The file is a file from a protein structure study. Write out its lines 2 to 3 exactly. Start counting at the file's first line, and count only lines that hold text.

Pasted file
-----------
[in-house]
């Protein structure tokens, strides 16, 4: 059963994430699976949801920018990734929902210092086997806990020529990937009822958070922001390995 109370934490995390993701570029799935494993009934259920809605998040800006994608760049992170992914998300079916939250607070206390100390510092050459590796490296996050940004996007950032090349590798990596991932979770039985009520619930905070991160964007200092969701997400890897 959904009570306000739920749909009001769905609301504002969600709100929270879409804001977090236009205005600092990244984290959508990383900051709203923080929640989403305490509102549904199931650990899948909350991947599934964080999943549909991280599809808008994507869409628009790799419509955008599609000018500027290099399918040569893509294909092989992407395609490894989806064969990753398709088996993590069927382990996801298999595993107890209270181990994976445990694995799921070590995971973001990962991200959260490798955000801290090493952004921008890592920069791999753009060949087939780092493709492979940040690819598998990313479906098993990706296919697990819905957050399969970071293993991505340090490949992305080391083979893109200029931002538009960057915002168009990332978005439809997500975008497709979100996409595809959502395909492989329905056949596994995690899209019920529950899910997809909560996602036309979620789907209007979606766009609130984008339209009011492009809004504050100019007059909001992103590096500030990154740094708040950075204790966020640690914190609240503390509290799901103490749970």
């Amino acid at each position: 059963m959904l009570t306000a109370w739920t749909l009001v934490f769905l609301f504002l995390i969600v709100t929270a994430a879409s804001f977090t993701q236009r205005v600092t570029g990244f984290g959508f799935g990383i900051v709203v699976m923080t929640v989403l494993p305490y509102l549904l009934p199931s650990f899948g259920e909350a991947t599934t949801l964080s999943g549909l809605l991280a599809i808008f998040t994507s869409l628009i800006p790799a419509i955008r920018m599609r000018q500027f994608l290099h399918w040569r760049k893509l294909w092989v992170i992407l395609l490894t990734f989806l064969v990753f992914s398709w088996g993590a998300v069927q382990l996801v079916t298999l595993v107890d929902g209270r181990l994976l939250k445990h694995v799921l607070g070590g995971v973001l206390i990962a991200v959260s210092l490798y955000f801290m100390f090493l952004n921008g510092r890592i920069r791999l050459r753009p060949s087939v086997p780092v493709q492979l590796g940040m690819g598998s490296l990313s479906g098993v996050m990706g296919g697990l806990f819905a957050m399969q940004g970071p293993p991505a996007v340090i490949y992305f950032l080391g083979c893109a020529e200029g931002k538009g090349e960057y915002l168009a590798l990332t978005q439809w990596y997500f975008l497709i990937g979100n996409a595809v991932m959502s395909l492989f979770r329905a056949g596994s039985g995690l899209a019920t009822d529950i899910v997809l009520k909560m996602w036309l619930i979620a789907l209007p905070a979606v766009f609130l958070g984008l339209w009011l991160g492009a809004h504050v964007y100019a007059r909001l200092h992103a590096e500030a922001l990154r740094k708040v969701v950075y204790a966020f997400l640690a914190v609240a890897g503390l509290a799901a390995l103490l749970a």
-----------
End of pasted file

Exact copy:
């Protein structure tokens, strides 16, 4: 059963994430699976949801920018990734929902210092086997806990020529990937009822958070922001390995 109370934490995390993701570029799935494993009934259920809605998040800006994608760049992170992914998300079916939250607070206390100390510092050459590796490296996050940004996007950032090349590798990596991932979770039985009520619930905070991160964007200092969701997400890897 959904009570306000739920749909009001769905609301504002969600709100929270879409804001977090236009205005600092990244984290959508990383900051709203923080929640989403305490509102549904199931650990899948909350991947599934964080999943549909991280599809808008994507869409628009790799419509955008599609000018500027290099399918040569893509294909092989992407395609490894989806064969990753398709088996993590069927382990996801298999595993107890209270181990994976445990694995799921070590995971973001990962991200959260490798955000801290090493952004921008890592920069791999753009060949087939780092493709492979940040690819598998990313479906098993990706296919697990819905957050399969970071293993991505340090490949992305080391083979893109200029931002538009960057915002168009990332978005439809997500975008497709979100996409595809959502395909492989329905056949596994995690899209019920529950899910997809909560996602036309979620789907209007979606766009609130984008339209009011492009809004504050100019007059909001992103590096500030990154740094708040950075204790966020640690914190609240503390509290799901103490749970």
């Amino acid at each position: 059963m959904l009570t306000a109370w739920t749909l009001v934490f769905l609301f504002l995390i969600v709100t929270a994430a879409s804001f977090t993701q236009r205005v600092t570029g990244f984290g959508f799935g990383i900051v709203v699976m923080t929640v989403l494993p305490y509102l549904l009934p199931s650990f899948g259920e909350a991947t599934t949801l964080s999943g549909l809605l991280a599809i808008f998040t994507s869409l628009i800006p790799a419509i955008r920018m599609r000018q500027f994608l290099h399918w040569r760049k893509l294909w092989v992170i992407l395609l490894t990734f989806l064969v990753f992914s398709w088996g993590a998300v069927q382990l996801v079916t298999l595993v107890d929902g209270r181990l994976l939250k445990h694995v799921l607070g070590g995971v973001l206390i990962a991200v959260s210092l490798y955000f801290m100390f090493l952004n921008g510092r890592i920069r791999l050459r753009p060949s087939v086997p780092v493709q492979l590796g940040m690819g598998s490296l990313s479906g098993v996050m990706g296919g697990l806990f819905a957050m399969q940004g970071p293993p991505a996007v340090i490949y992305f950032l080391g083979c893109a020529e200029g931002k538009g090349e960057y915002l168009a590798l990332t978005q439809w990596y997500f975008l497709i990937g979100n996409a595809v991932m959502s395909l492989f979770r329905a056949g596994s039985g995690l899209a019920t009822d529950i899910v997809l009520k909560m996602w036309l619930i979620a789907l209007p905070a979606v766009f609130l958070g984008l339209w009011l991160g492009a809004h504050v964007y100019a007059r909001l200092h992103a590096e500030a922001l990154r740094k708040v969701v950075y204790a966020f997400l640690a914190v609240a890897g503390l509290a799901a390995l103490l749970a």